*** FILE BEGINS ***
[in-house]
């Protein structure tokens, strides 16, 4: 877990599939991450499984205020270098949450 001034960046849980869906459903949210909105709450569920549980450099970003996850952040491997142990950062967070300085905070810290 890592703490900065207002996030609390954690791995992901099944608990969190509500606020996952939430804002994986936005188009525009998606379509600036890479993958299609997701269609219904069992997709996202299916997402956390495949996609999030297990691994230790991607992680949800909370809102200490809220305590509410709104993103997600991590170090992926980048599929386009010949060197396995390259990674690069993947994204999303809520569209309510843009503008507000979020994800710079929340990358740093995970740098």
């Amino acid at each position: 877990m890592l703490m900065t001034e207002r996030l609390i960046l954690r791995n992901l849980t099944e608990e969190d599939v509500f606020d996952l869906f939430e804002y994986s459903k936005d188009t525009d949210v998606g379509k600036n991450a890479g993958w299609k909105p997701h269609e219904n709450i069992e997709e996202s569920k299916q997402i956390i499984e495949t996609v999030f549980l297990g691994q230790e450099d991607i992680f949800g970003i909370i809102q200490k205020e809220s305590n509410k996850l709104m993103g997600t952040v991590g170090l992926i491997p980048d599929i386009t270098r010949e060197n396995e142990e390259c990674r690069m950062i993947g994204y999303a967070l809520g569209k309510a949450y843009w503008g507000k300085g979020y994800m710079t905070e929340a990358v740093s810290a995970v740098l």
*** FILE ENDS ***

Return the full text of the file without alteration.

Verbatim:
[in-house]
């Protein structure tokens, strides 16, 4: 877990599939991450499984205020270098949450 001034960046849980869906459903949210909105709450569920549980450099970003996850952040491997142990950062967070300085905070810290 890592703490900065207002996030609390954690791995992901099944608990969190509500606020996952939430804002994986936005188009525009998606379509600036890479993958299609997701269609219904069992997709996202299916997402956390495949996609999030297990691994230790991607992680949800909370809102200490809220305590509410709104993103997600991590170090992926980048599929386009010949060197396995390259990674690069993947994204999303809520569209309510843009503008507000979020994800710079929340990358740093995970740098």
């Amino acid at each position: 877990m890592l703490m900065t001034e207002r996030l609390i960046l954690r791995n992901l849980t099944e608990e969190d599939v509500f606020d996952l869906f939430e804002y994986s459903k936005d188009t525009d949210v998606g379509k600036n991450a890479g993958w299609k909105p997701h269609e219904n709450i069992e997709e996202s569920k299916q997402i956390i499984e495949t996609v999030f549980l297990g691994q230790e450099d991607i992680f949800g970003i909370i809102q200490k205020e809220s305590n509410k996850l709104m993103g997600t952040v991590g170090l992926i491997p980048d599929i386009t270098r010949e060197n396995e142990e390259c990674r690069m950062i993947g994204y999303a967070l809520g569209k309510a949450y843009w503008g507000k300085g979020y994800m710079t905070e929340a990358v740093s810290a995970v740098l």